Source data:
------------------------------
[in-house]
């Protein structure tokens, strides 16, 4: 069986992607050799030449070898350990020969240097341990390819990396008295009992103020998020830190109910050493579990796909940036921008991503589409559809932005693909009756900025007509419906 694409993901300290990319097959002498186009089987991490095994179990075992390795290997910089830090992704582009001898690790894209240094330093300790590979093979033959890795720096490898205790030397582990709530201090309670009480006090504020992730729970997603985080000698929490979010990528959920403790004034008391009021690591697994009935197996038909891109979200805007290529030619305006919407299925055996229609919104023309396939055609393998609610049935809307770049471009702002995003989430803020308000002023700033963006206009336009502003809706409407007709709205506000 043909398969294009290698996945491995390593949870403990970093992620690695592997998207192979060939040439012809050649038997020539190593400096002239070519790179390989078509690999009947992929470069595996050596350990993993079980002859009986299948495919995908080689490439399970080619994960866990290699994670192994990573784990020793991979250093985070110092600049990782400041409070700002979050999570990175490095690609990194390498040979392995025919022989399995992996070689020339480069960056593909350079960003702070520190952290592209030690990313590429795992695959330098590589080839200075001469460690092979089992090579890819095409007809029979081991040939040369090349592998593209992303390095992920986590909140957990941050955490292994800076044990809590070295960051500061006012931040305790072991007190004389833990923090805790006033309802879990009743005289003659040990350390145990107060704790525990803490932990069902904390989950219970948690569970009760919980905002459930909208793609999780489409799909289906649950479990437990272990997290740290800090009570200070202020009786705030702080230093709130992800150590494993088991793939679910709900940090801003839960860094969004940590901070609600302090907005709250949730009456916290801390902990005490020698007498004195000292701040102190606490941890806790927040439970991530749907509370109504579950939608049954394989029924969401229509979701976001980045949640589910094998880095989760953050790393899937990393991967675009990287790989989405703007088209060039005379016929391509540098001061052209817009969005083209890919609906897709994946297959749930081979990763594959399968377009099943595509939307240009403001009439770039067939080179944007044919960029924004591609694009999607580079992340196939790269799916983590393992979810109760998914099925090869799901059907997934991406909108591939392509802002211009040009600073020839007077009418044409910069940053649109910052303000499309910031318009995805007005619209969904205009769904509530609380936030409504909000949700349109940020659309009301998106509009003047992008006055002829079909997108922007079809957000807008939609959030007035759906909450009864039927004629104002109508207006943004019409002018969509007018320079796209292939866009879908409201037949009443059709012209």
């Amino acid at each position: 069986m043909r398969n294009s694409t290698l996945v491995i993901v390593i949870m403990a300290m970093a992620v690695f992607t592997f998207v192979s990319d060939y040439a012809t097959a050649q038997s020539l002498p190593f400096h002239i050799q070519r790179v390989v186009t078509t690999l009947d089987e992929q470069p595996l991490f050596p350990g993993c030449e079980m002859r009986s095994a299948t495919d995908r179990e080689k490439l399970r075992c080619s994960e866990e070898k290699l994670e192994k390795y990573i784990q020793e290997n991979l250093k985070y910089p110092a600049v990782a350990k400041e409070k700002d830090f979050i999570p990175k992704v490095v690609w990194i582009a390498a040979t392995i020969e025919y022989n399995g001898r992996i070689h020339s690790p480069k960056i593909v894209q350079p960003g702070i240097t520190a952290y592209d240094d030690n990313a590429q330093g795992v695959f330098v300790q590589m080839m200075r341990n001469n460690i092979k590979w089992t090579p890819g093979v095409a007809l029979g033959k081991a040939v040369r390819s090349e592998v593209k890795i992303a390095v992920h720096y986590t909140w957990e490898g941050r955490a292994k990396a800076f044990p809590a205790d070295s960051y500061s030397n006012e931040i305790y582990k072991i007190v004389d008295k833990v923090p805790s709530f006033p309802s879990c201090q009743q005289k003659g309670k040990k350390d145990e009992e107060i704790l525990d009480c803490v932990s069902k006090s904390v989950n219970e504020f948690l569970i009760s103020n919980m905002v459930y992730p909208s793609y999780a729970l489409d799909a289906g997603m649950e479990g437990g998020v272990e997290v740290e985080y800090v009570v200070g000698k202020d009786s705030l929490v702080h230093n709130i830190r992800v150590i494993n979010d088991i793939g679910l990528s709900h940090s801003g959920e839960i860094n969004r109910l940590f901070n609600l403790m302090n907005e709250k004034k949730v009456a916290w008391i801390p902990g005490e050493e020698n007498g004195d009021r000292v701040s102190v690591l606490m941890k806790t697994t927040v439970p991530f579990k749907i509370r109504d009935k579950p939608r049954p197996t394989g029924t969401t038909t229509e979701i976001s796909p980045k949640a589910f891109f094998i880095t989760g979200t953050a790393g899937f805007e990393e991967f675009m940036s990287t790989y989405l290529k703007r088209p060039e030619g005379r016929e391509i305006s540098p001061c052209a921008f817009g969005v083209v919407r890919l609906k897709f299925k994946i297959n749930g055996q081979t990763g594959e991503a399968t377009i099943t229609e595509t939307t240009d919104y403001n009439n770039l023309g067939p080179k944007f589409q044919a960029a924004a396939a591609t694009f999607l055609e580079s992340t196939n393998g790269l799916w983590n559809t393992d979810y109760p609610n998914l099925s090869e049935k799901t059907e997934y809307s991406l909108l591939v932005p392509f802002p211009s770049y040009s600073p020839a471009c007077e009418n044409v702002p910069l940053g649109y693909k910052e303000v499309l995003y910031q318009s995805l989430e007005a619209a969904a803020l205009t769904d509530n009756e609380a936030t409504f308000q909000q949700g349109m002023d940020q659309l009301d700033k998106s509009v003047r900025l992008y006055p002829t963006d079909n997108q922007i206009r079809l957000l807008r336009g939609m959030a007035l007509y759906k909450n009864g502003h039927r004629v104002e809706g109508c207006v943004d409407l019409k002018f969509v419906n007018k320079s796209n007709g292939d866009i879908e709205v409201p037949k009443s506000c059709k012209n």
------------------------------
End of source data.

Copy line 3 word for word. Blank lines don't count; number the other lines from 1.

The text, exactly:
């Amino acid at each position: 069986m043909r398969n294009s694409t290698l996945v491995i993901v390593i949870m403990a300290m970093a992620v690695f992607t592997f998207v192979s990319d060939y040439a012809t097959a050649q038997s020539l002498p190593f400096h002239i050799q070519r790179v390989v186009t078509t690999l009947d089987e992929q470069p595996l991490f050596p350990g993993c030449e079980m002859r009986s095994a299948t495919d995908r179990e080689k490439l399970r075992c080619s994960e866990e070898k290699l994670e192994k390795y990573i784990q020793e290997n991979l250093k985070y910089p110092a600049v990782a350990k400041e409070k700002d830090f979050i999570p990175k992704v490095v690609w990194i582009a390498a040979t392995i020969e025919y022989n399995g001898r992996i070689h020339s690790p480069k960056i593909v894209q350079p960003g702070i240097t520190a952290y592209d240094d030690n990313a590429q330093g795992v695959f330098v300790q590589m080839m200075r341990n001469n460690i092979k590979w089992t090579p890819g093979v095409a007809l029979g033959k081991a040939v040369r390819s090349e592998v593209k890795i992303a390095v992920h720096y986590t909140w957990e490898g941050r955490a292994k990396a800076f044990p809590a205790d070295s960051y500061s030397n006012e931040i305790y582990k072991i007190v004389d008295k833990v923090p805790s709530f006033p309802s879990c201090q009743q005289k003659g309670k040990k350390d145990e009992e107060i704790l525990d009480c803490v932990s069902k006090s904390v989950n219970e504020f948690l569970i009760s103020n919980m905002v459930y992730p909208s793609y999780a729970l489409d799909a289906g997603m649950e479990g437990g998020v272990e997290v740290e985080y800090v009570v200070g000698k202020d009786s705030l929490v702080h230093n709130i830190r992800v150590i494993n979010d088991i793939g679910l990528s709900h940090s801003g959920e839960i860094n969004r109910l940590f901070n609600l403790m302090n907005e709250k004034k949730v009456a916290w008391i801390p902990g005490e050493e020698n007498g004195d009021r000292v701040s102190v690591l606490m941890k806790t697994t927040v439970p991530f579990k749907i509370r109504d009935k579950p939608r049954p197996t394989g029924t969401t038909t229509e979701i976001s796909p980045k949640a589910f891109f094998i880095t989760g979200t953050a790393g899937f805007e990393e991967f675009m940036s990287t790989y989405l290529k703007r088209p060039e030619g005379r016929e391509i305006s540098p001061c052209a921008f817009g969005v083209v919407r890919l609906k897709f299925k994946i297959n749930g055996q081979t990763g594959e991503a399968t377009i099943t229609e595509t939307t240009d919104y403001n009439n770039l023309g067939p080179k944007f589409q044919a960029a924004a396939a591609t694009f999607l055609e580079s992340t196939n393998g790269l799916w983590n559809t393992d979810y109760p609610n998914l099925s090869e049935k799901t059907e997934y809307s991406l909108l591939v932005p392509f802002p211009s770049y040009s600073p020839a471009c007077e009418n044409v702002p910069l940053g649109y693909k910052e303000v499309l995003y910031q318009s995805l989430e007005a619209a969904a803020l205009t769904d509530n009756e609380a936030t409504f308000q909000q949700g349109m002023d940020q659309l009301d700033k998106s509009v003047r900025l992008y006055p002829t963006d079909n997108q922007i206009r079809l957000l807008r336009g939609m959030a007035l007509y759906k909450n009864g502003h039927r004629v104002e809706g109508c207006v943004d409407l019409k002018f969509v419906n007018k320079s796209n007709g292939d866009i879908e709205v409201p037949k009443s506000c059709k012209n």